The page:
I recently read an advance copy of Adrian Bonenberger's Afghan Post, which is scheduled to be published in January. It is worth reading. He takes
about 50 pages to get up a head of steam, but he is a skilled writer, with an
interesting story to tell as he goes from being a weenie English major at Yale
(yeah, I was too, but I didn't sit in the Elizabethan Club browsing old issues
of Punch, and I never affected the
British phraseology that pimples the younger Bonenberger's prose in the first
part of this book).
The real theme of the book, I think, is that Bonenberger was more
comfortable, more real, in the Army, even in Ranger school, than he was at
Yale. Being an Airborne Ranger meant a lot to him. ("Feels like New Haven -- or,
the way New Haven should've been -- with something more substantial beneath it
Yet ultimately he decided to leave the Army. He's not a "good soldier," in the
occasionally pejorative sense of that word. He is thoughtful, observant,
skeptical: "No matter how much the Generals, Colonels and Lieutenant-Colonels
would like the soldiers to believe it's the civilians' or politicians' fault
for not supporting the military better, if the buck stops somewhere it should
stop with them."
He's also bothered by how much black Special Operations, he calls "a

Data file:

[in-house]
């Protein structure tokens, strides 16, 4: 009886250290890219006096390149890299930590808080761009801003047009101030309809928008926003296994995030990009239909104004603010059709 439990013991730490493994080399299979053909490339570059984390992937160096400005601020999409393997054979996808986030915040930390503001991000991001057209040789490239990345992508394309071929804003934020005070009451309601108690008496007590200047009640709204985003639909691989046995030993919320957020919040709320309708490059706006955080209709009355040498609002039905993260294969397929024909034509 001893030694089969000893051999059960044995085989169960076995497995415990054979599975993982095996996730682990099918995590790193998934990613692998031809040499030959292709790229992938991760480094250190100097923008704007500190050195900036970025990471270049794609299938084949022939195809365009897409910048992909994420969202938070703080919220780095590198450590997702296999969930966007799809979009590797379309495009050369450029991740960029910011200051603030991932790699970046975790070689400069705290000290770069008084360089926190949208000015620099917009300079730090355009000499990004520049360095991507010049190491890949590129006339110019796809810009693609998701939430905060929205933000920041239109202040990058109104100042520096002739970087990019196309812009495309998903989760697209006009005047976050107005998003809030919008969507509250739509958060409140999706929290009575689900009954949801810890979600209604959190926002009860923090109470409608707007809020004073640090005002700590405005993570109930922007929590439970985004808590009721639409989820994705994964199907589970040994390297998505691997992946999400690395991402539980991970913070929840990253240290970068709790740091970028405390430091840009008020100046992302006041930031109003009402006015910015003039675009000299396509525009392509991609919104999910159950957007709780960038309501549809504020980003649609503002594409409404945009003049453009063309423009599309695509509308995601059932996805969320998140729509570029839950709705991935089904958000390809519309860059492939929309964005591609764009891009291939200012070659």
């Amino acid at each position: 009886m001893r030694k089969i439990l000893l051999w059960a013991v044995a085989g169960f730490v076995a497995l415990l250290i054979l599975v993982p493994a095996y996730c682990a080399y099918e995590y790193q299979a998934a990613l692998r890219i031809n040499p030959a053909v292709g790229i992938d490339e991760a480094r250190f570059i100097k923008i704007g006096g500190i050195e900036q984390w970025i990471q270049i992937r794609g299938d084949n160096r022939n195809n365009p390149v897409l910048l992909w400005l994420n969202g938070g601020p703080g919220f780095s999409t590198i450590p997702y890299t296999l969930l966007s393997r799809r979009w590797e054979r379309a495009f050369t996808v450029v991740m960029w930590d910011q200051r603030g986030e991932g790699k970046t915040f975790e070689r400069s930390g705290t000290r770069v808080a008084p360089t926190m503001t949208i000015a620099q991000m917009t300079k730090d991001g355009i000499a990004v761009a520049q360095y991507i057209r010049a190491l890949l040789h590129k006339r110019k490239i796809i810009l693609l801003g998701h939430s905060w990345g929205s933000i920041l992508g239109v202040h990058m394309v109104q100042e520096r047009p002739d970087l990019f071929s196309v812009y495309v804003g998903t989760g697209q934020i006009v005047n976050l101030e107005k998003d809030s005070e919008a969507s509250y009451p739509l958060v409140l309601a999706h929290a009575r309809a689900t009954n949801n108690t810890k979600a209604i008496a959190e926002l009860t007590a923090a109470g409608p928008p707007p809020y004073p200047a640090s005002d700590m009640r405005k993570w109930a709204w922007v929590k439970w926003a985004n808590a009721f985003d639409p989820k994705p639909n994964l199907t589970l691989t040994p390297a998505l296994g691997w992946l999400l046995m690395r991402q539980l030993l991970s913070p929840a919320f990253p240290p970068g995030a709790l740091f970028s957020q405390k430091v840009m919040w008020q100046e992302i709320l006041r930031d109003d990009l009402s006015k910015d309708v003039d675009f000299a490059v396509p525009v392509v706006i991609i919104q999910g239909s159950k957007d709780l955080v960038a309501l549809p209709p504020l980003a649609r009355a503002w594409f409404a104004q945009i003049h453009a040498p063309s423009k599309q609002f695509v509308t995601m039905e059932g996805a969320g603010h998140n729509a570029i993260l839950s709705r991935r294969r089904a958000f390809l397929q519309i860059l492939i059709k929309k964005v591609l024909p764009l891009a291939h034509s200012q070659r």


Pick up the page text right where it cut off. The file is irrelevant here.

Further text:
professional cadre of assassins," have become the cultural heart of the U.S.
military. He worries, as Andrew Bacevich
does, that we have set up a perpetual machine in the belief that "without these
assassins, we wouldn't be safe, that the only way to deal with the bad terrorist
men was to keep murdering them. Not until they go away, because they'll never 'go away.'"
The scariest line in the book comes near the end: "That was my job, after
all, to believe in the mission, to keep it going even when common sense and
experience was giving me other information." I am not sure I agree with that
job definition. What can a captain do? He can tell the truth to his chain of
His political conclusion, written in 2008 in Afghanistan: "What our
Republic needs is less empire, and more responsible citizenry." Hard to argue
The Head & The Hand Press